December 27, 2015

RIP Hendu

Dave Henderson - Red Sox hero of the 1986 ALCS and World Series - died today, one month after receiving a kidney transplant. He was 57 years old.

Before there was David Ortiz, there was Dave Henderson.

Before Big Papi thrilled Red Sox fans with his October heroics, the man they called Hendu brought Boston back from the dead in Game 5 of the 1986 ALCS. Before Ortiz turned clutch, late-inning and game-winning hits into an art form for the Red Sox, Henderson made a spectacular bid to become the man who would lead Boston to the Promised Land of a World Series championship.

With the California Angels one strike away from winning the 1986 AL pennant, Henderson – a backup outfielder obtained from the Seattle Mariners in mid-August of that season – crushed a two-run homer that gave the Red Sox a 6-5 lead. (And despite World Series championships in 2004, 2007, and 2013, Henderson's blast will remain one of the most memorable moments in franchise history.) Then, after the Angels tied the game in their half of the ninth, Henderson knocked in the game-winning run with a sacrifice fly in the eleventh. Boston's 7-6 victory sent the ALCS back to Fenway Park, where the Red Sox easily won Games 6 and 7.
Henderson: "The pitch I fouled off was a fastball I should have hit. I had to step out of the batter's box and gather myself, think about what I had to do. With two strikes I had to protect the plate. I really just wanted to reach down and make sure I at least put the ball in play."

Boston first baseman Dave Stapleton: "I looked across the field and I could see everyone in the Angels dugout getting ready to celebrate. Gene Mauch. Everyone. They had those nice little smiles that you get before you start hugging everyone."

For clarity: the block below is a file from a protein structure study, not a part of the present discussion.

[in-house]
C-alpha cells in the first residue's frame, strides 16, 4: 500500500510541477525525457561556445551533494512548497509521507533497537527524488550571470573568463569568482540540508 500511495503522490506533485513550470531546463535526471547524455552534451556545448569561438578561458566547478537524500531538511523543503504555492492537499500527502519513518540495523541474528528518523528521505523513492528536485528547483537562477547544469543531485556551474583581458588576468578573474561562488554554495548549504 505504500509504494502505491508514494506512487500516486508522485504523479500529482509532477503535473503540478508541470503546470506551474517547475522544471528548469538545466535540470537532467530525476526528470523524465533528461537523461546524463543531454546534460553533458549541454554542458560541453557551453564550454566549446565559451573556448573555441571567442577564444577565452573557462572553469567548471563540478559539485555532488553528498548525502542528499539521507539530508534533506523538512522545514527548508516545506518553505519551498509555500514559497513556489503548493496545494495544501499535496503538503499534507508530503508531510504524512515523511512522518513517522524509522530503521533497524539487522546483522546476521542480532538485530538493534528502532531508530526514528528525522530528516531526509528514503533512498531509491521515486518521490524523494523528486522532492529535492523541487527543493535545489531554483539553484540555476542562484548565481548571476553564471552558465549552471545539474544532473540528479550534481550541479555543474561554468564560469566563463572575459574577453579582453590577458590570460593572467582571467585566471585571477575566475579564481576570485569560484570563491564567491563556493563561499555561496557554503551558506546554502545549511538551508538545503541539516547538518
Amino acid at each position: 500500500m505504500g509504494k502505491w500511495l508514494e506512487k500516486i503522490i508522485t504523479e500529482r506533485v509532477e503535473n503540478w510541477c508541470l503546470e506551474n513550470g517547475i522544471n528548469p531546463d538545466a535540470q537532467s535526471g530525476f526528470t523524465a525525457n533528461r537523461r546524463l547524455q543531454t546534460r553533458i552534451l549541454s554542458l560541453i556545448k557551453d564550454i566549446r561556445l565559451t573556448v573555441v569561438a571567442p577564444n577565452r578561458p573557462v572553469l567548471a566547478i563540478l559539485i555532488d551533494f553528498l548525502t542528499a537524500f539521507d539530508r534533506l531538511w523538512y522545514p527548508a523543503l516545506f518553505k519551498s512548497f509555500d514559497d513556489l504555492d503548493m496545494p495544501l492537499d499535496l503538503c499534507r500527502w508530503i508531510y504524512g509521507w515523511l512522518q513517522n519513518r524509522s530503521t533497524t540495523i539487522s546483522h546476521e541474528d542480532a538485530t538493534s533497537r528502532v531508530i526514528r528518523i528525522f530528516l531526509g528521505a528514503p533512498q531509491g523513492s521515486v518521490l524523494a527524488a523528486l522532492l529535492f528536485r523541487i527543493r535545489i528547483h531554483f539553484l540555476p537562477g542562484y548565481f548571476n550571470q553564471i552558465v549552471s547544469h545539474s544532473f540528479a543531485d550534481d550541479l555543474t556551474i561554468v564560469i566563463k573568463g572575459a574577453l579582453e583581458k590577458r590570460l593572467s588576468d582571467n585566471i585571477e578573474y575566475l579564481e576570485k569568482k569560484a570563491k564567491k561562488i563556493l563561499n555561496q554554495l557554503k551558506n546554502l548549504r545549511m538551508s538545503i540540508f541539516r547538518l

Angels pitcher Donnie Moore: "I'd been throwing him fastballs, and he was fouling them off, fouling them off. Then I threw him an offspeed pitch and I shouldn't have thrown it. I should have stayed with the hard stuff. The kind of bat speed he has is offspeed. That pitch was right in his swing."

Henderson: "I knew when I hit it, it was gone."
And it was Henderson who whacked a solo home run in the top of the tenth inning in Game 6 of the World Series against the New York Mets - a drive that snapped a 3-3 tie would have forever made him a Red Sox God had his teammates (and his manager) be able to hold a two-run advantage in the home half of that inning.

David Lee Henderson played for five teams over 14 seasons.

December 22, 2015

Schoenfield: An Early Look At The 2016 AL East

ESPN's David Schoenfield takes an early look at the American League East - and how the five teams might finish in 2016:
This one's easy: The Red Sox rotation had a 4.39 ERA, better only than the Orioles and Detroit Tigers in the AL. So welcome to Boston, David Price.

It's not that simple. Price alone doesn't turn the Red Sox into a playoff team. They'll still need improvement from other guys in the rotation, most notably Rick Porcello, who posted a 4.92 ERA and allowed 25 home runs in 172 innings. The bullpen was just as bad as the rotation, posting a 4.24 ERA, also 13th in the AL. So new president of baseball operations Dave Dombrowski traded for closer Craig Kimbrel and setup guy Carson Smith, who had a dominant rookie season for the Mariners. With Kimbrel, Smith and Koji Uehara, the Red Sox could duplicate the late-inning dominance of teams like the Kansas City Royals and Yankees.

(This impact could be overstated, however. The Red Sox's winning percentage when leading after seven and eight innings was actually right at the MLB average. But improved bullpen depth could help facilitate more late-game comebacks.)

On the other side of the ball, the Red Sox saw Mookie Betts emerge as a star. He'll be even better in 2016. After a slow start, rookie catcher Blake Swihart showed promise in the second half, hitting .303/.353/.452. Second-year shortstop Xander Bogaerts hit .320 and is capable of adding some power and OBP to his game. That trio is the new core of the Boston offense. That leaves the veterans: Does David Ortiz have one big season left in him? Will Pablo Sandoval rebound from his minus-0.9-WAR season? Will Hanley Ramirez play first base better than he "played" left field? Is Rusney Castillo actually any good?